“This process looked at what our current daily tasks were and what they should look like in the future,” notes D’Ambros. “We did an analysis of cash flow data sources to map out where we were getting the information from. We had to identify various dependencies that rely on our data and understand from whom we wanted to get the data in future.”

Several internal challenges had to be overcome. For example, the team required a functional and technical data blueprint for the entire IT environment. Another major issue to be addressed was the classification of data from the various upstream systems with issues such as GDPR to be tackled in advance of any system implementations.

Once the analysis phase had started, the vendor selection process began in earnest. An initial market analysis of potential vendors revealed many of the ‘usual suspects’ for Zurich. However, the company still made a number of reference calls. These weren’t to vendors but rather to contacts known to the team members and trusted consultants to broaden the list of potential partners.

“The next step was to carefully structure our RFP,” continues D’Ambros. “We put together a thorough document with 230 questions and involved the procurement function in this process. In addition to the questionnaire, the RFP also considered the system landscape, what it looks like now and how we want it to look in the future, our selection criteria and so on.”

Evaluating the feedback from the RFP enabled Zurich to start ruling out some of the potential vendors. As a next step, the company then held half-day workshops with the remaining potential vendors providing them with information from elements such as MT940s, various static data items (e.g. internal and external counterparties, bank accounts, etc.) as well as reporting requirements that should be presented by the vendors during the workshops. Each workshop went through a specific agenda and included seven to 10 participants from various Zurich departments. These participants scored every point covered by the workshop, and there was a weighting per agenda topic in the scoring.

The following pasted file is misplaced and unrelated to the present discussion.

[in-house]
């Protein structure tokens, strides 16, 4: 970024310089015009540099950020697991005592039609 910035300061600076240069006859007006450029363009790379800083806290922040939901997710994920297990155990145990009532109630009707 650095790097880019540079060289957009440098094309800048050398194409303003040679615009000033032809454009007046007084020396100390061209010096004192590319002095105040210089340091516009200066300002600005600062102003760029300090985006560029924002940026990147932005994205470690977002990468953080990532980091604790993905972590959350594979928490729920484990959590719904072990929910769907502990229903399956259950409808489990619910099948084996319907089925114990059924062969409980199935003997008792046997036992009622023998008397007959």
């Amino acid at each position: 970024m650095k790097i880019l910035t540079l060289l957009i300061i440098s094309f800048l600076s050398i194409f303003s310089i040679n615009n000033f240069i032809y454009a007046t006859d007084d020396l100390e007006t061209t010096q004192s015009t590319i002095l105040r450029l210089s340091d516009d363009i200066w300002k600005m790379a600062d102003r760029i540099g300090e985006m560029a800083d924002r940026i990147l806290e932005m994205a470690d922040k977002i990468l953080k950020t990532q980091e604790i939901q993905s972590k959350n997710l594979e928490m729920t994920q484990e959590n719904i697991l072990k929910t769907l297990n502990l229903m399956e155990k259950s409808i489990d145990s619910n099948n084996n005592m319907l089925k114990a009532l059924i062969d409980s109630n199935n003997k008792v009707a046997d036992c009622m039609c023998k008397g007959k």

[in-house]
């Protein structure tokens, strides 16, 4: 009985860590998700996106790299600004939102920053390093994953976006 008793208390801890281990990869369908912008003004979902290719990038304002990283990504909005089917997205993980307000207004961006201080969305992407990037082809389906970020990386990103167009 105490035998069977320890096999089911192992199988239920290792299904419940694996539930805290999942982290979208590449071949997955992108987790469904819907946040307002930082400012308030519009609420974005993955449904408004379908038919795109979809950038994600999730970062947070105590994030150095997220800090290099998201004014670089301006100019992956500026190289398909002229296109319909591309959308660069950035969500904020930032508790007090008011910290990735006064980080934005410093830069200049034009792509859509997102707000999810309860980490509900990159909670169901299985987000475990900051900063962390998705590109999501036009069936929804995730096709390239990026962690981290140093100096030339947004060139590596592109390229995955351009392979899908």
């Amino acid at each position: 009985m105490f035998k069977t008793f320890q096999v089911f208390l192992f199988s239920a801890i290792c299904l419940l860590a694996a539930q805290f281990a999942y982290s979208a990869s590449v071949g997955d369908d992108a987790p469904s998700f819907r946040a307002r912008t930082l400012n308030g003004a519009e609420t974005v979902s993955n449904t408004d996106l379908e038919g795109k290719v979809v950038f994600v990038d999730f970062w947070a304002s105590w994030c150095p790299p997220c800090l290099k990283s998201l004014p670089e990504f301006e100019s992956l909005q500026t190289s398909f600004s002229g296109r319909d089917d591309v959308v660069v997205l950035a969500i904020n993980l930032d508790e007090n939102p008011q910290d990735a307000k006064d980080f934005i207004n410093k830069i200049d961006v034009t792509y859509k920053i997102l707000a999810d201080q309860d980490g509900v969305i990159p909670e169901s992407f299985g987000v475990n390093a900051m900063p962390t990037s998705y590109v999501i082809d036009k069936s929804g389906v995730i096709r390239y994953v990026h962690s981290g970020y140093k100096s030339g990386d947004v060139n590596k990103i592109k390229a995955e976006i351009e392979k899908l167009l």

“The top two potential vendors from the workshops were presented to the steering committee, which had been involved from the very beginning, and we updated on a weekly or monthly basis depending on what was happening,” comments D’Ambros. The final step was a financial viability process with a dedicated Zurich team. Once all of this was complete, we were pleased to sign with Salmon Software.”

There were various reasons why Zurich selected Salmon. One important driver emerged during the workshop process, as D’Ambros explains.

“We gave every system provider some vendor homework to do. Some did this well and others less so. From Salmon’s response, it was clear that they really cared about us. Their dashboards presented at the workshop were amazing and so it was clear to us that they were taking this seriously. We could also tell that they were keen to get Zurich on board, as we would be both their first customer in Switzerland and their first insurance company.”

The Zurich team also knew that some of the other vendors had significant programming changes in the pipeline and were essentially developing new systems. “We knew we would not be presented with a completely new Salmon Software within the next five years – there will be enhancements every year, but we don’t have to expect a dramatic change that requires us to adapt everything again,” admits D’Ambros.

 

New TMS swings into action

 

At the time of the signing, Zurich had already started the cloud-approval process for the TMS with Salmon. This included delivering IT solution blueprints and a specification regarding the architecture and security due diligence, software procurement, governance processes and gaining legal approval. Overall, a few months were spent on this process.

Once that was complete, work began on ensuring the optimal number of interfaces between the TMS and the various data sources with which the Zurich team wanted to work.

“We started defining and agreeing on the requirements and testing the implementation of the interfaces,” recalls D’Ambros. “This took quite a long time, almost a year in fact. Having started with 10 to 12 interfaces, we’re now up to 15!”

In parallel with the interface work, phase one of the implementation swung into action. This included setting up both the short-term forecast and the static data. “We started collecting the static data information, such as bank accounts, which was quite a challenge as there were various teams within Zurich taking care of different bank accounts so we were collecting data from various sources,” recalls D’Ambros. “It was hard to know if we had the complete picture or not because we were dealing with a huge number of bank accounts.”